that seek after my soul to destroy it; that is, his life, as did Herod in his infancy, and the Scribes and Pharisees, chief priests and elders of the people of the Jews, frequently, and at last accomplished what they sought after;

let them be driven backward; as those were who came with Judas into the garden to apprehend him, John 18:6;

and put to shame that wish me evil: as did the Jews, who sought all opportunities to ensnare him, and that they might have to accuse him to the Roman governor; and who earnestly desired his crucifixion, and vehemently wished his death; see Psalm 41:5.

Let them be {l} ashamed and confounded together that seek after my soul to destroy it; let them be driven backward and put to shame that wish me evil.

(l) He desires that God's mercy may contend for him against the rage of his enemies.

14. The whole verse is a repetition, with variations, of Psalm 35:4; Psalm 35:26 (cp. Psalm 38:12); and v. 5-17 recall v. 21, 25, 27, 10 of the same Psalm. Together and to destroy it are omitted in Psalm 70:2.

let them be driven backward &c.] Render, as in Psalms 35;

Let them be turned back and brought to dishonour

That delight in my hurt.

Contrast Psalm 35:27 with the last line.

Verse 14. - Let them be ashamed and confounded together that seek after my soul to destroy it; let them be driven backward, and put to shame, that wish me evil. The remainder of the psalm from this point is detached later on in the Psalter, and becomes a separate psalm - the seventieth. Whether the detachment was the work of David or another, is uncertain. The differences between the two versions are slight (see the comment on Psalm 70.). The present verse repeats almost exactly Psalm 35:4 and 26. It is again repeated, with slight variations, in Psalm 71:13. Psalm 40:14In the midst of such sufferings, which, the longer they last, discover him all the more to himself as a sinner, he prays for speedy help. The cry for help in Psalm 40:14 turns with רצה towards the will of God; for this is the root of all things. As to the rest, it resembles Psalm 22:20 (Psalm 38:23). The persecuted one wishes that the purpose of his deadly foes may as it were rebound against the protection of God and miserably miscarry. לספּותהּ, ad abripiendam eam (with Dagesh in the פ according to Ges. 45, 2, Ew. 245, a, and not as Gesenius, Thesaurus, p. 1235, states, aspirated),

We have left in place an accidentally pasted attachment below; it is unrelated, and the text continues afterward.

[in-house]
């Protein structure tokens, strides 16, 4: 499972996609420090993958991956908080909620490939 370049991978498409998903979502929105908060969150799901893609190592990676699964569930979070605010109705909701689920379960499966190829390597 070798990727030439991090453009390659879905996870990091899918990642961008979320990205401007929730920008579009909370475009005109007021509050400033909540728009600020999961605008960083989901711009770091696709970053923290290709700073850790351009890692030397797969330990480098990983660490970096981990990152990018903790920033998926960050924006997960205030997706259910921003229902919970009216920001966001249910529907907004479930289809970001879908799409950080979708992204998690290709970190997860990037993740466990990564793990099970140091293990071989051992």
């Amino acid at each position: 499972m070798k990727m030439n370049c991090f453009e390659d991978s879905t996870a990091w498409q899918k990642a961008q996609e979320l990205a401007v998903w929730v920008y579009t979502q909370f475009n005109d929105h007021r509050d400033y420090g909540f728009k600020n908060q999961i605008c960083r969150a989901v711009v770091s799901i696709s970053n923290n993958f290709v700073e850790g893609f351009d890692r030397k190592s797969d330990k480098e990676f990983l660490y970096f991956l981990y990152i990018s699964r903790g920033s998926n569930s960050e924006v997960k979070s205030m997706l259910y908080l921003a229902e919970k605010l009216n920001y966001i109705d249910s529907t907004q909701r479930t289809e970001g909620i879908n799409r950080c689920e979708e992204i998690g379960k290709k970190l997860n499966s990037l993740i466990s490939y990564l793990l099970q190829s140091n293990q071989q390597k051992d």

(Note: After ל the aspirate usually disappears, as here and in Psalm 118:13; but there are exceptions, as לנתושׁ ולנתוץ, Jeremiah 1:10, and frequently, לשׁדוד, ib. Psalm 57:4. After ב and כ it usually remains, as in Psalm 87:6, Job 4:13; Job 33:15; 2 Samuel 3:34; 1 Kings 1:21; Ecclesiastes 5:10; but again there are exceptions, as בּשׁכּן, Genesis 35:22, בּזכּר, Jeremiah 17:2. In Genesis 23:2 it is pointed לבכּתהּ according to the rule, and in my Comment. S. 423 it is to be read "with a Dagesh.")

is added to מבקשׁי נפשׁי by way of explanation and definiteness. ישׁמּוּ, from שׁמם, to become torpid, here used of outward and inward paralysis, which is the result of overpowering and as it were bewitching surprise or fright, and is called by the Arabs ro‛b or ra‛b (paralysis through terror) cf. Job, note at Psalm 18:12. An על following upon ישׁמּוּ looks at first sight as though it introduced the object and reason of this fright; it is therefore not: as a reward, in consequence of their infamy, which would not be על־עקב, but merely the accusative עקב (Isaiah 5:23, Arabic ‛qîba), it is rather: on account of the reward (Psalm 19:12) of their disgrace (cf. as belonging to the same period, Psalm 109:29; Psalm 35:26), i.e., of the reward which consists in their being put to shame (Hitzig). לי as in Psalm 3:3; Psalm 41:6 : with reference to me. האח האח (Aquila, ἀὰ ἀὰ, αὐτῇ συγχρησάμενος, as Eusebius says, οὕτως ἐχούσῃ τῇ Ἑβραΐκῆ φωνῇ) is an exclamation of sarcastic delight, which finds its satisfaction in another's misfortune (Psalm 35:25).